We all do it on a daily basis –we accidentally reinforce behaviors that we don’t like. The good news is that it is not too late to do something about it! With our little ones, especially those under 5 years of age, actions really do speak louder than words. Your child will respond to what you do 1000 times more than what you say (*see graphic above). So yes, you may say “we don’t throw”, but those words mean nothing if your actions don’t correspond. If your child’s unwanted behavior was effective in getting her needs met, then it will continue. So, in the example above, instead of throwing the bowl to get more food, she should pass you the bowl, say “more” or point to the wanted food, for example. We should not refill the bowl, until the child imitates the new, positive behavior that we model.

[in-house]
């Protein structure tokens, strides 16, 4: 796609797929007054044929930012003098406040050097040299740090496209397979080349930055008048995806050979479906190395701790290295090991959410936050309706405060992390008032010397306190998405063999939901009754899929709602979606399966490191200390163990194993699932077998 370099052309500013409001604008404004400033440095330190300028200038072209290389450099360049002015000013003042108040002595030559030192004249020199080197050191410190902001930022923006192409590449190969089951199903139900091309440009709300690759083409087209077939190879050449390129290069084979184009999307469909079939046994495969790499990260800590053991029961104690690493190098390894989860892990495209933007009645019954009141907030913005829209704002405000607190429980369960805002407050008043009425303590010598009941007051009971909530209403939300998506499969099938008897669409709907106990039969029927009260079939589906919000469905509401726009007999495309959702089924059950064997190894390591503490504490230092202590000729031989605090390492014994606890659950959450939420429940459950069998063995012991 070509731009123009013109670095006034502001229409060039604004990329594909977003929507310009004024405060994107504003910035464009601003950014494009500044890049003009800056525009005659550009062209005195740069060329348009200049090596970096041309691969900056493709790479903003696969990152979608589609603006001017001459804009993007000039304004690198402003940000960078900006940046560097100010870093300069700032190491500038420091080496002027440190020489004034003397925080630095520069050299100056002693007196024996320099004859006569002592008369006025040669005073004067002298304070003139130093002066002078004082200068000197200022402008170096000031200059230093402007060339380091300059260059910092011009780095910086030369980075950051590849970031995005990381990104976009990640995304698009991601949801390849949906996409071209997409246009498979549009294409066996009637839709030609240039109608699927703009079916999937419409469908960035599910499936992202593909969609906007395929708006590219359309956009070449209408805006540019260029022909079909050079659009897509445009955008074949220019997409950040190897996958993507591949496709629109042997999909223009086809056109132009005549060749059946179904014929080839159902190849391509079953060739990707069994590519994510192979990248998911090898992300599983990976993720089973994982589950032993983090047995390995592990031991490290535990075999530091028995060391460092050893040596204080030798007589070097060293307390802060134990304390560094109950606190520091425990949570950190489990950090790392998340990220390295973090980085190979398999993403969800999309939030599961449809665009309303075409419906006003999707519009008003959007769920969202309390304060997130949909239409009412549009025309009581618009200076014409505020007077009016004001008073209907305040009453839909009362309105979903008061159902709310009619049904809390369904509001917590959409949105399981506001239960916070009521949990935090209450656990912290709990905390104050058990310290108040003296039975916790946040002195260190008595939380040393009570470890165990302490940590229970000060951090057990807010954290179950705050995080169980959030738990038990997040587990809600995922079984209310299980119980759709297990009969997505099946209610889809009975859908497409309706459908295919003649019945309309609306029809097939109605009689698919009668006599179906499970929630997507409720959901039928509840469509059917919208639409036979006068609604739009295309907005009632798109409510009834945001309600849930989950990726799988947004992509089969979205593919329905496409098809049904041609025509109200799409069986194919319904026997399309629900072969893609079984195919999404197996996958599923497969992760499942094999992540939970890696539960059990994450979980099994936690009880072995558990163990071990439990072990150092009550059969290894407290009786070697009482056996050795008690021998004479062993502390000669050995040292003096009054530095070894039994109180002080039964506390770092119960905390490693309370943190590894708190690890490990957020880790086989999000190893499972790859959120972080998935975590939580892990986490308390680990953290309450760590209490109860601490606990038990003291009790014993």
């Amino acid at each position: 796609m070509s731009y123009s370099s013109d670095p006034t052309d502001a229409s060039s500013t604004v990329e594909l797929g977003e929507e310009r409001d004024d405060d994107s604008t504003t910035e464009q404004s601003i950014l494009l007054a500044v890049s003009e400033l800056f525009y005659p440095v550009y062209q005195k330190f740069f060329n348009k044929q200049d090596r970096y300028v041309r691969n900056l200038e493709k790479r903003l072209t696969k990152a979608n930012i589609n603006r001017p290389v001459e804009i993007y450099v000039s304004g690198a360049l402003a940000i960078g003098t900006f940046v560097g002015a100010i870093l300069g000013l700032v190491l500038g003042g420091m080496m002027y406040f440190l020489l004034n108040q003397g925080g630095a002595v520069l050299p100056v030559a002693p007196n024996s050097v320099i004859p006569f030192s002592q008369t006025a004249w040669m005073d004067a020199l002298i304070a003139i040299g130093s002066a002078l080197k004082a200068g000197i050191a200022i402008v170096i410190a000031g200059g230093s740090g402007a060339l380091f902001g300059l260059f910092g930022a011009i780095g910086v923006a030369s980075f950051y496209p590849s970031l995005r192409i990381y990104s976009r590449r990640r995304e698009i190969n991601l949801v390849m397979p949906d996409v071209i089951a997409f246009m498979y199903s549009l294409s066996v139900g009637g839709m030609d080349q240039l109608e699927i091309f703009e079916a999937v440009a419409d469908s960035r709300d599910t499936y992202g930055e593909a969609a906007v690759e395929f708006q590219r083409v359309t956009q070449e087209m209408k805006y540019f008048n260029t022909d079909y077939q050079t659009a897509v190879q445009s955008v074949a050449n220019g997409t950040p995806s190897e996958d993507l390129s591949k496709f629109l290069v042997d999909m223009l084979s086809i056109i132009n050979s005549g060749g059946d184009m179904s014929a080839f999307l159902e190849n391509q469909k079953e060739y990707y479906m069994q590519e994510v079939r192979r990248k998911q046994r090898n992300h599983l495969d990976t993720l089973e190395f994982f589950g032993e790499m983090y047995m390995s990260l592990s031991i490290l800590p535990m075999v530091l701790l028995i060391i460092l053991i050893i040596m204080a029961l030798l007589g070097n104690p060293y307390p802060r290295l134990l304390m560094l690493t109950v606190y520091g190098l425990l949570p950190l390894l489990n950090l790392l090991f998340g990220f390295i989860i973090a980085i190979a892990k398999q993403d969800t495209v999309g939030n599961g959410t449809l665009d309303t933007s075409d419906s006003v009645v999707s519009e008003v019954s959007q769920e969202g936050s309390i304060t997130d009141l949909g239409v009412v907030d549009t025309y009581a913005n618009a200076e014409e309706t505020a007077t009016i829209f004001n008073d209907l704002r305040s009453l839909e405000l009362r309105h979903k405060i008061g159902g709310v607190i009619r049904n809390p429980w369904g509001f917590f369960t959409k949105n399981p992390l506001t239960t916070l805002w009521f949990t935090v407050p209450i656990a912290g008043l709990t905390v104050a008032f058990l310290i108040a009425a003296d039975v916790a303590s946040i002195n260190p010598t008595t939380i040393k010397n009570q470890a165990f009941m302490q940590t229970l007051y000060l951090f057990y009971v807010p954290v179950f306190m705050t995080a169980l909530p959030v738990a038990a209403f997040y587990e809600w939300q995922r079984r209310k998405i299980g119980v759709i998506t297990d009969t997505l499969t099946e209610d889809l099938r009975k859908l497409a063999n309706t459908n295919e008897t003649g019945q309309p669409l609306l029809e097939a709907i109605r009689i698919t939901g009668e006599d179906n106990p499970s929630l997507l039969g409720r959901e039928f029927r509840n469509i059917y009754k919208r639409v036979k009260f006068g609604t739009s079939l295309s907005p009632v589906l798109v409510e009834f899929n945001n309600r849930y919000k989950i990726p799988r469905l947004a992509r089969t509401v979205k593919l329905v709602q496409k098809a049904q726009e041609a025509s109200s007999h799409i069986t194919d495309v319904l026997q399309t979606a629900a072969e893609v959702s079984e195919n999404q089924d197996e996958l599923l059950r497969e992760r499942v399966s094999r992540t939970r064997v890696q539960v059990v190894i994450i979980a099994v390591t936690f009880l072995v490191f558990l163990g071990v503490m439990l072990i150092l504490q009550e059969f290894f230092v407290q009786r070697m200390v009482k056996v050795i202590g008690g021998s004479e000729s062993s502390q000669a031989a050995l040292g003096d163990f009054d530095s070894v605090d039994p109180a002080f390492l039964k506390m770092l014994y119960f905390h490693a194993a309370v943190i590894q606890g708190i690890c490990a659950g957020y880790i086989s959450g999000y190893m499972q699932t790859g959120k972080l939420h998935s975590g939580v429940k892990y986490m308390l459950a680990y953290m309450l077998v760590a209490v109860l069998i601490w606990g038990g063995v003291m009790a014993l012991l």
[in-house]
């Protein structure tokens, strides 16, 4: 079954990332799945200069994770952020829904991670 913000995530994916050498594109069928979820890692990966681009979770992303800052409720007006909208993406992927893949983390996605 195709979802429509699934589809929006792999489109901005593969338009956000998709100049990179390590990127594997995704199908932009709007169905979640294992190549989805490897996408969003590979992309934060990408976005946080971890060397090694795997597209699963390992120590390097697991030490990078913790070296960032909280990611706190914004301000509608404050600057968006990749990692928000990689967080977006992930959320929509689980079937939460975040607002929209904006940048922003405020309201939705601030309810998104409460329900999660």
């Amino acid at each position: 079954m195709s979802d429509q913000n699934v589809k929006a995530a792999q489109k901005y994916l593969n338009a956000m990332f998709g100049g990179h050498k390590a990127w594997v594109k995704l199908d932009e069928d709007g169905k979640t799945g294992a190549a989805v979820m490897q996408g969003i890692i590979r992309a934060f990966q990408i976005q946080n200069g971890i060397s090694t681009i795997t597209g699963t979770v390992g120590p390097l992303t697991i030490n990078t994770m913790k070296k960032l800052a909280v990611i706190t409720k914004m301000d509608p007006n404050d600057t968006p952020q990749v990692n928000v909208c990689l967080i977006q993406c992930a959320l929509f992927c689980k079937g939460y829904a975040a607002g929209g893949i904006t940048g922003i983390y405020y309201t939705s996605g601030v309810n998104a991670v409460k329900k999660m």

Sometimes we forget to talk about a major component to language: pragmatics or the rules for using language in different situations and with different people. Also known as social communication, pragmatics cover facial expressions, gestures, what to say, and when to say it. Knowing and following these rules makes it easier for everyone to communicate.
There are three major social communication skills you can teach your little one:
Using language for different reasons: whether you’re informing, requesting, or demanding, it implies a different way of communicating.
Changing language for the listener or because of the situation: talking differently to a child than to an adult, skipping details when someone already knows what you’re talking about, talking differently depending on the place you’re at.
Following rules for conversations: these include taking turns to speak, staying on topic, knowing how close to stand to someone while talking, etc.